Feeling gravity taking over and pulling one down while struggling up the debris aprons formed by pieces of heterolithic Neill Klinter Group (exposed along the cliffs of Jameson Land, East Greenland) is not an encouraging feeling. The cliffs have to be reached though, because the succession is packed with relevant information for analogous hydrocarbon-bearing formations, such as those on the mid-Norwegian continental shelf. Three steps up and two down is the rule; the loose scree material lying at the angle of repose forces you to be patient and persistent. With all safety precautions taken, and most accessibility issues overcome, a tremendously rewarding day lies ahead.
At the end of the day, yet another section has been completed, and numerous samples have been taken and stored. The results — such as qualitative and quantitative data, panoramic photographs, insights, a proper feeling of geological scale — will be highly relevant. They will allow for further reconstruction of an ancient, continuously changing depositional system and its complex geomorphological and stratigraphic architecture. The laboratory of a sedimentologist (or, in fact, any geologist) is an outcrop, all outcrops. Only outcrops can provide the quality and quantity of information and insight with which to better understand subsurface analogs. Just as a biologist or a physicist needs a laboratory to carry out his or her experiments, so a sedimentologist needs outcrops. And yes, the adage is true: the more outcrops you have seen and studied, the more value you add to your work.
Why is it that hydrocarbon-bearing successions in the subsurface at several kilometres depth can never be sufficiently understood without the aid of quantitative and qualitative outcrop data? This data is used to build conceptual models, build three-dimensional, geostatistically based computer models, populate software with realistic information and numbers, test assumptions, and so much more. Although the instruments used to collect information in the subsurface are very advanced, they represent indirect information only. They provide very high-density but spatially discrete datasets in one, two, or three dimensions but they have a large range in resolution and can simply not compete with continuous cliff sections that may stretch for up to tens of kilometres in length and cover hundreds of metres of stratigraphy. All hydrocarbon com- panies supplement their subsurface evaluation with outcrop analog studies because they realize that outcrop information is an essential ingredient for better reservoir description and for finding the most appropriate drainage strategies.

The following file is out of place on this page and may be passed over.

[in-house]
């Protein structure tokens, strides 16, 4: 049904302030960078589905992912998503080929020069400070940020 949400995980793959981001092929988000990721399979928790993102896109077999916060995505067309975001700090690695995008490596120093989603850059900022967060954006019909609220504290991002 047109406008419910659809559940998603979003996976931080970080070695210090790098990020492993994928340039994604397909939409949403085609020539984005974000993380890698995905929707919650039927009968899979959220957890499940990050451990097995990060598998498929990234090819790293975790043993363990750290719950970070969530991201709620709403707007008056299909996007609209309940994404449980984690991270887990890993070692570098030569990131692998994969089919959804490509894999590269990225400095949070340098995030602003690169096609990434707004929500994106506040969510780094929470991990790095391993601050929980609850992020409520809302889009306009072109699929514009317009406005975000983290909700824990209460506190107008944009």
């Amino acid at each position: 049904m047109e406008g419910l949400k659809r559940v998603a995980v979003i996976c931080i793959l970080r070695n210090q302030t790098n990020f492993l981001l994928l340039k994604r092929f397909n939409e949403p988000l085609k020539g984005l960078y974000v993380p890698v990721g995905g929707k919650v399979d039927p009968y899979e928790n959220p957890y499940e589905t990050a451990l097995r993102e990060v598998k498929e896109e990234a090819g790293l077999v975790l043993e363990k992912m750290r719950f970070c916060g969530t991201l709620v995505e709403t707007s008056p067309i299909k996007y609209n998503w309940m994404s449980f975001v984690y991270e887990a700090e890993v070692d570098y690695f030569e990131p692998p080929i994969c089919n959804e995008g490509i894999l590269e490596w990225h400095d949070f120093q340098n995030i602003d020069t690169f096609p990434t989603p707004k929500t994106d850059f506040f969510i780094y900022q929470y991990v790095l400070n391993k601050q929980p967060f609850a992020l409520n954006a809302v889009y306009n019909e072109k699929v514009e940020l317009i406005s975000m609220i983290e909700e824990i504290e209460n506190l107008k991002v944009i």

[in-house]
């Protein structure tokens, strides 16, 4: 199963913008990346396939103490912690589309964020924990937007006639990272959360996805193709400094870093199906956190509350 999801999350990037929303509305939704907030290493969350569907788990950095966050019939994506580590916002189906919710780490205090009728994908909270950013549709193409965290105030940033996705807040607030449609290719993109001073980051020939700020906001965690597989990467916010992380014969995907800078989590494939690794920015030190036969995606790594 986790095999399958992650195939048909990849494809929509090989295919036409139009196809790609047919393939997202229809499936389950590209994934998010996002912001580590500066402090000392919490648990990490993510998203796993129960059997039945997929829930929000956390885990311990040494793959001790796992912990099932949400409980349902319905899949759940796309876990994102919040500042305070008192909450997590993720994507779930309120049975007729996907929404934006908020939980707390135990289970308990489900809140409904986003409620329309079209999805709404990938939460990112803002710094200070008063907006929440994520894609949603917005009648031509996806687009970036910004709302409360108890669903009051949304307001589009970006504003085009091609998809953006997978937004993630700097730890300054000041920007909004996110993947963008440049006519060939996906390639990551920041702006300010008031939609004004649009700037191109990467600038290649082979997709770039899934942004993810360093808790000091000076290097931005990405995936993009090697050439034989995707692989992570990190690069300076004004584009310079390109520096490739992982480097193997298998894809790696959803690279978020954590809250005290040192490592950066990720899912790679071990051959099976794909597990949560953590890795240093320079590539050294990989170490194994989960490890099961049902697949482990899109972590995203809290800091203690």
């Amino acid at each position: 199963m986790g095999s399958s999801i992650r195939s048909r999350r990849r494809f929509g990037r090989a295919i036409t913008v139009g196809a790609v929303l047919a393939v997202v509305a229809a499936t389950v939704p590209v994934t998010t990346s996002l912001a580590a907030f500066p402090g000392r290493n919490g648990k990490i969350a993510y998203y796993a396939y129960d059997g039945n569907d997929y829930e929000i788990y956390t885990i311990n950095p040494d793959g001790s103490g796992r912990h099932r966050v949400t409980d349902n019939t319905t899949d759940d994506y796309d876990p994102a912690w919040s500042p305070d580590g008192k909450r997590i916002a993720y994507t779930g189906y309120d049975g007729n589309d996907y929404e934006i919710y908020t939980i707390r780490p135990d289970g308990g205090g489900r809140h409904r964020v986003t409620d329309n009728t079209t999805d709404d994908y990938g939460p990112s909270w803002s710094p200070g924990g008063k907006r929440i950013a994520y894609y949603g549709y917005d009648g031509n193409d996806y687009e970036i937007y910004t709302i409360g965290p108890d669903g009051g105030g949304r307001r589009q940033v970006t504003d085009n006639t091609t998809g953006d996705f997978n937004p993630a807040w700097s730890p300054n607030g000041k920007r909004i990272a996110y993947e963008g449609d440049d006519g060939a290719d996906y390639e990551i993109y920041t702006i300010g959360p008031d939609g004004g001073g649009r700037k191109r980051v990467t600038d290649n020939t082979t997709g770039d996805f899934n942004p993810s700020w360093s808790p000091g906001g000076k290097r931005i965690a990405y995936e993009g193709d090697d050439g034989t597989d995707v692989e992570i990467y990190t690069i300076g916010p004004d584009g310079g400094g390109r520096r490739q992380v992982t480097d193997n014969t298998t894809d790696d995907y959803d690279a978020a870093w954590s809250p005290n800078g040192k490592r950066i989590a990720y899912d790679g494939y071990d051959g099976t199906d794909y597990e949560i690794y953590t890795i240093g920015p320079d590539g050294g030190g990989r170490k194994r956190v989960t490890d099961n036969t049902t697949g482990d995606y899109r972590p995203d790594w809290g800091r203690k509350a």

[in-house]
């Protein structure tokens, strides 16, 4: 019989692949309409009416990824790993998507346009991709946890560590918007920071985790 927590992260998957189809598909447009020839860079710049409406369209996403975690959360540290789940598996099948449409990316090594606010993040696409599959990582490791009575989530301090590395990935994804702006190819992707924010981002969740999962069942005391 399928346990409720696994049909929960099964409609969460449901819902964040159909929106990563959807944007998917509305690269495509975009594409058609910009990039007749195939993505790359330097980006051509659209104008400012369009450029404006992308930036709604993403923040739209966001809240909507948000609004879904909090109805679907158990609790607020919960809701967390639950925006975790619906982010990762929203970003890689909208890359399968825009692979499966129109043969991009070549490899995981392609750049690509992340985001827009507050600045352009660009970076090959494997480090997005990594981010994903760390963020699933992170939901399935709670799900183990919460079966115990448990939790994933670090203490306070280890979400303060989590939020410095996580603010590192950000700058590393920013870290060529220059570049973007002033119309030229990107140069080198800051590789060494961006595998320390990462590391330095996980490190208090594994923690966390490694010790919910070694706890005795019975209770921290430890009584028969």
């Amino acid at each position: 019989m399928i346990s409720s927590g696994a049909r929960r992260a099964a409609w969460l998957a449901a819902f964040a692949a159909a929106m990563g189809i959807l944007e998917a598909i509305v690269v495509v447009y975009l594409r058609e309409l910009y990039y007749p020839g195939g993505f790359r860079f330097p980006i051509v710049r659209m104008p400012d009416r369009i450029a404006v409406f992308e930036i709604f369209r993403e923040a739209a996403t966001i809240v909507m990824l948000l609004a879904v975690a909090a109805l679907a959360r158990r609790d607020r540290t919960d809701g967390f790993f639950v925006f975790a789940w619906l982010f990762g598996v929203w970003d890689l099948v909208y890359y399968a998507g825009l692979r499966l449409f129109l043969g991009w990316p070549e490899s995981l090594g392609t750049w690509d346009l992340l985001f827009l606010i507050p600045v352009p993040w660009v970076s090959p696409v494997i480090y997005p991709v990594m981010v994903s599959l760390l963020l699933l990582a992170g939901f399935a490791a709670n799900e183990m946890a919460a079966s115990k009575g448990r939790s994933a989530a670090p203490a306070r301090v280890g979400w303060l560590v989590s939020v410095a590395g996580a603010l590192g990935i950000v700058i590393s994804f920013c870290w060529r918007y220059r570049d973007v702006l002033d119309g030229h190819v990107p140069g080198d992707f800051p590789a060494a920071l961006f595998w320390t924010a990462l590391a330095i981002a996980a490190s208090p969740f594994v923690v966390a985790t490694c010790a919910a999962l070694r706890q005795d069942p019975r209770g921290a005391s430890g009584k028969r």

But maybe more than anything else, outcrop studies allow for the assessment of natural variability and uncertainty related to any type of data. Getting it right in one place does not mean you will get it right in another. Underestimating natural variability leads to errors in your work. As long as you are aware of this you will want to see more in order to learn and improve. Therefore, it is essential that you study not just one example of a particular depositional system but several more as well. Although classifications can be made and general rules extracted, natural variability is always larger and we need to understand it well.
The necessary skills for outcrop analysis and data acquisition have to be consistently taught (and re-taught) at our universities so that outcrop analog studies can continue to provide crucial information to the hydrocarbon industry. The industry is still using outcrop analog data widely and exhaustively but cannot provide all the training to acquire the basic acquisition skills. The geoscience community needs to preserve the right balance between much-needed modern computer workstation skills and the equally valuable but more traditional field geology skills. Remember the Neill Klinter slopes — relying solely on workstations may lead us to take two steps up but three steps down.